Point Defects in Minerals

Point Defects in Minerals

Editor(s): Robert N. Schock

Published Online: 18 MAR 2013

Print ISBN: 9780875900568

Online ISBN: 9781118664070

DOI: 10.1029/GM031

About this Book

Published by the American Geophysical Union as part of the Geophysical Monograph Series, Volume 31.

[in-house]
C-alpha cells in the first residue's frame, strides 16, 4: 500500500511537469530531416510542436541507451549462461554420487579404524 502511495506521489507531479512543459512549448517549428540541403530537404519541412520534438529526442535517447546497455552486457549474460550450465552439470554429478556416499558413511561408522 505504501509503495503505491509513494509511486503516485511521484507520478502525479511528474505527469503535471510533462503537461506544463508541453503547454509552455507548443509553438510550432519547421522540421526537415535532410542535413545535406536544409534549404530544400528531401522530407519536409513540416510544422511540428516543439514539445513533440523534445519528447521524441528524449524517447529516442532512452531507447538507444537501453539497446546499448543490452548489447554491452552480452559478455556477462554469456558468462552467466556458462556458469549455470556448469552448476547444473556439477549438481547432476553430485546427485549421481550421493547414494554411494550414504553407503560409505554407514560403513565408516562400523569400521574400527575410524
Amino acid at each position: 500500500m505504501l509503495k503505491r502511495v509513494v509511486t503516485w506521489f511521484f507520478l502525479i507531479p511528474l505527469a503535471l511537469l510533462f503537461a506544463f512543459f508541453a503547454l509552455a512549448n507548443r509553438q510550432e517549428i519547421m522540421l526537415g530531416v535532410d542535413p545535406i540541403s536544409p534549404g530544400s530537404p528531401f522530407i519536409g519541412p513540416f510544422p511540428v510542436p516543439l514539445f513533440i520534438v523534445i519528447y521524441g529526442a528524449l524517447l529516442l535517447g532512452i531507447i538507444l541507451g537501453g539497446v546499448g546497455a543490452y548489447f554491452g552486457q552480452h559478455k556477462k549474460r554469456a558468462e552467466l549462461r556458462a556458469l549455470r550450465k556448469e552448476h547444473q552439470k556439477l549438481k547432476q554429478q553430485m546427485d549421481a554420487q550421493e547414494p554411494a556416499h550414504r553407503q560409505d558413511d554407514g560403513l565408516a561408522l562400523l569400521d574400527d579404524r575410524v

This volume grew from a Chapman Conference held at Fallen Leaf Lake, California, September 5-9, 1982, on the topic "Point Defects in Minerals." The aim of this conference was to bring together a variety of experts within the geosciences and those disciplines (primarily solid-state physics and chemistry and materials science) that have traditionally studied the role of point defects in solids. Defects exist in all crystals at temperatures above absolute zero and arise from the tendency of crystal structures to disorder with increasing temperature or from chemical substitution. In the absence of outside forces, the most common form of defect is one in which an atom moves from its position in the perfectly symmetric crystal to some other position not normally occupied by this atom, or perhaps any atom. Such defects are termed point defects and they are ubiquitous, although at temperatures below melting their concentration rarely exceeds several percent of the total number of atoms. Nevertheless, point defects may either control or actively participate in many physical and chemical processes in minerals, processes which in turn are important to the formation and evolution of the earth. The need to solve problems posed by recent advances in the geosciences (e.g., the development of the concept of plate tectonics) requires the extension of present concepts in point defect theory, worked out on relatively simple systems, to materials far more complex, such as the silicate minerals found in the earth.

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